Billman was 17 years old when he in Stockholm, 1926, signed on SS Valencia; a cargo-boat plying the Mediterranean. He first worked as a deckhand; too young to sign up for a job in the engine department (under 18 years old). In 1927 he became a coal trimmer. His artistic awakening was on SS Nippon, in 1928, a bigger long-distance runner plying the Far East. With white school chalk he drew caricatures of his fellow seamen and officers on the soot-blackened walls and bulkheads of the stokehole. Drawings that evoked encouragement from the men in the forecastle and also from the officers. "That ship put my slumbering pictoral talent in motion. I documented and I stored images - this I understood afterwards", Billman recalls. After the next ship SS Nordic, early in 1929, he told his sister, Ingegerd, that he wanted to become an artist. He worked on five different merchant ships 1926-1929 and 1932 as a deckhand (1926-27), coal trimmer and stoker.
Torsten Billman's cousin on his mother's side Nils Svahn (1890-1936) was an editorial cartoonist at the newspaper Social-Demokraten, in Stockholm 1920-29. During Torsten's visit in Stockholm in the autumn of 1929, Nils explained a little about the woodcut for Torsten. Returned to Kullavik from military service in the Navy in Karlskrona, as a stoker on HSwMS Sverige 1929-1930, he made his first woodcuts Hands (1930) and Thirst (1930) as an unemployed stoker. Billman had not been to any art museum or anything like that and he know nothing about woodcut technique, so his first wood engravings was cut out of the wood of a margarine case with an ordinary carpenter's knife. Artistically he was "the complete savage", but he became interested when he saw reproductions of Frans Masereel and Käthe Kollwitz and when he later saw lithographs by Honoré Daumier it was a stirring experience for him.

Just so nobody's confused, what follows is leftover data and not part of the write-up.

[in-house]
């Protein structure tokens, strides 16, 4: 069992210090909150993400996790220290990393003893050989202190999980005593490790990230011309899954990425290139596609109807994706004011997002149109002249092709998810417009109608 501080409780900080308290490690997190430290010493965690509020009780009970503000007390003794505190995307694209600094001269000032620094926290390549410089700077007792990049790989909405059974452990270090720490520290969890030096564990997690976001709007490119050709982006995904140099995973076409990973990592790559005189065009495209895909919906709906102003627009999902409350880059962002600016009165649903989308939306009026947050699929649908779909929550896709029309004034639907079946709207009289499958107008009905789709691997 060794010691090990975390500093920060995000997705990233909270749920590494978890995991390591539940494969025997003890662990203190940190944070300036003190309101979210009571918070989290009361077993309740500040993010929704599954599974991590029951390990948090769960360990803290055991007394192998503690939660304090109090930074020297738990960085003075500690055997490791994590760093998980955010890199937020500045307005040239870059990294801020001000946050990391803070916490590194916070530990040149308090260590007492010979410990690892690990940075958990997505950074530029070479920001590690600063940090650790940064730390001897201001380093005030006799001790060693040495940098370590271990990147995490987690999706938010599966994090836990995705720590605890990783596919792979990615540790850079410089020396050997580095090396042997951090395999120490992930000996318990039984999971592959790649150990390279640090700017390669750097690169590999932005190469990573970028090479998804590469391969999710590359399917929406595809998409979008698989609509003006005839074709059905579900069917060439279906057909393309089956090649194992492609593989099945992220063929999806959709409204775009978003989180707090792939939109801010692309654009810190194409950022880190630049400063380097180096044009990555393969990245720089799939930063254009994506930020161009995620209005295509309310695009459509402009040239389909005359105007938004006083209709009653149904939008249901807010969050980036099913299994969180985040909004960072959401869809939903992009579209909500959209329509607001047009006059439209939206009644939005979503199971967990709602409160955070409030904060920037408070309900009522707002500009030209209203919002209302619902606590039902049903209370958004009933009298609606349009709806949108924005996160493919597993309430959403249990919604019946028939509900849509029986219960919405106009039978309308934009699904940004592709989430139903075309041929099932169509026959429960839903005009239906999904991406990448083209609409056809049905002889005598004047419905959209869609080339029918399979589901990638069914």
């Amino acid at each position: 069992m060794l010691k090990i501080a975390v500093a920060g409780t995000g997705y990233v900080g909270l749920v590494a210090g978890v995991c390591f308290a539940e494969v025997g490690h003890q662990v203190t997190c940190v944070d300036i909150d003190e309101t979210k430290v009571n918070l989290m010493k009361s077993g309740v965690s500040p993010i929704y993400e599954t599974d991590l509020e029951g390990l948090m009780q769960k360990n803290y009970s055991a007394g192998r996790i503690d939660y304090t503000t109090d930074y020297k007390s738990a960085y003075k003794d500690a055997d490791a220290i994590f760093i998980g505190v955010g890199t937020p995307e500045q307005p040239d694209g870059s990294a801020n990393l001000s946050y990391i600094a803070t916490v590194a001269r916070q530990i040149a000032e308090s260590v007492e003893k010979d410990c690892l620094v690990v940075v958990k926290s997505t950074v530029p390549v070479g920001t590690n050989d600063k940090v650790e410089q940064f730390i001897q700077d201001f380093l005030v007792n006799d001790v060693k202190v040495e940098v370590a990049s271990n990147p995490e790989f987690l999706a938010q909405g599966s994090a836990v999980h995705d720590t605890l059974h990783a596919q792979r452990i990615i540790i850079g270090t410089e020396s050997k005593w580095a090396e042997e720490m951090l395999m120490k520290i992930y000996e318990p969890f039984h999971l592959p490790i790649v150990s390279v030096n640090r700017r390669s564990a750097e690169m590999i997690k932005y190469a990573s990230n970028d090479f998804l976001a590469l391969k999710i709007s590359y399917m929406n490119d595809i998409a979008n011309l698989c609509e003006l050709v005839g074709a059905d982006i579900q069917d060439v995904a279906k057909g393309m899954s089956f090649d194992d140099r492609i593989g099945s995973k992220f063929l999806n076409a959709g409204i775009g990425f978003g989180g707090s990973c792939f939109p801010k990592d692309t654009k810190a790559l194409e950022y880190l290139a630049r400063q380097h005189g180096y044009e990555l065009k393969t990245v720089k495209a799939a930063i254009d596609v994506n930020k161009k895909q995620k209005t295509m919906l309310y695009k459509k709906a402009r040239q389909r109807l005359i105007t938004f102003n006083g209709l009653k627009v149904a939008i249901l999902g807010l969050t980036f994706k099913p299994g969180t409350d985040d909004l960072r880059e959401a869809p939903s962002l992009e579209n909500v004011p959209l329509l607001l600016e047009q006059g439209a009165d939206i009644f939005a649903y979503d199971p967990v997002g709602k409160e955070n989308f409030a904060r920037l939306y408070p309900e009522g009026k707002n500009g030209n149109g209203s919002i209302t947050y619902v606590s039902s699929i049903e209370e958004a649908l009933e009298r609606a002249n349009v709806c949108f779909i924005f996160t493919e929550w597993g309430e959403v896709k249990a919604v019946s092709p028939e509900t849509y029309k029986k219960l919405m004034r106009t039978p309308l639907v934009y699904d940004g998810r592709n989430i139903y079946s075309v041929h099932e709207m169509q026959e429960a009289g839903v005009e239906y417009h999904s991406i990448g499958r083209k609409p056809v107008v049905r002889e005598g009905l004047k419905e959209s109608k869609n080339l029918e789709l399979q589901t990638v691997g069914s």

Torsten Billman's first published images (an ink drawing) was published in the November 1930 issue of the union magazine Eldaren (The Stoker). He also made a few covers for the union magazine Sjömannen (The Sailor). His very last work of art was the Christmas 1988 issue cover.
Upon the recommendation of a German woman in Kullavik he gained admittance in 1931 to The Industrial Arts School in Gothenburg, with Hjalmar Eldh as a teacher. Billman studied book illustration at the school. A good example of woodcut making from this period is A Fiddlers Burial (1931), inspired by a poem from collection of verse Black Ballades by the Swedish poet Dan Andersson. He also made five linoleum cuts (linocut) with which he illustrated Upton Sinclair's novel Jimmie Higgins (unpublished illustrations). A sympathy for the little fellow and the underprivileged is a pervading characteristic of all his graphic work from that time on.
When Frans Billman died in 1930 the family had received some money on Frans' life insurance. During the second term at The Industrial Arts School Torsten Billman had no money left for the studies. One morning in April 1932, on the train from Kullavik to art school, Billman wrote to his sister about expensive water colours he can't afford to buy.